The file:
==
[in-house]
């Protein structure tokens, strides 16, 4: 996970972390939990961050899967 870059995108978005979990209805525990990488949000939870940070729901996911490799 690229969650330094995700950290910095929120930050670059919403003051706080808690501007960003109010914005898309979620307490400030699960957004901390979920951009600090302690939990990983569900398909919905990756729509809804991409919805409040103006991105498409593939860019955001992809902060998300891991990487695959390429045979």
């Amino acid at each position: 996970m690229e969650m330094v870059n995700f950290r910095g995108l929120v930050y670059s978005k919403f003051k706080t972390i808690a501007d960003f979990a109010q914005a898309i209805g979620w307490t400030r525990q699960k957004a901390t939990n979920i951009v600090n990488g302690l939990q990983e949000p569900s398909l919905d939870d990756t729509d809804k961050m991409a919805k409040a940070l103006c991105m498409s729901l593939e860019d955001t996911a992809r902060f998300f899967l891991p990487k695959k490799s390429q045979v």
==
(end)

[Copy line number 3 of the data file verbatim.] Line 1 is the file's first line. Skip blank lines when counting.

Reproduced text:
């Amino acid at each position: 996970m690229e969650m330094v870059n995700f950290r910095g995108l929120v930050y670059s978005k919403f003051k706080t972390i808690a501007d960003f979990a109010q914005a898309i209805g979620w307490t400030r525990q699960k957004a901390t939990n979920i951009v600090n990488g302690l939990q990983e949000p569900s398909l919905d939870d990756t729509d809804k961050m991409a919805k409040a940070l103006c991105m498409s729901l593939e860019d955001t996911a992809r902060f998300f899967l891991p990487k695959k490799s390429q045979v």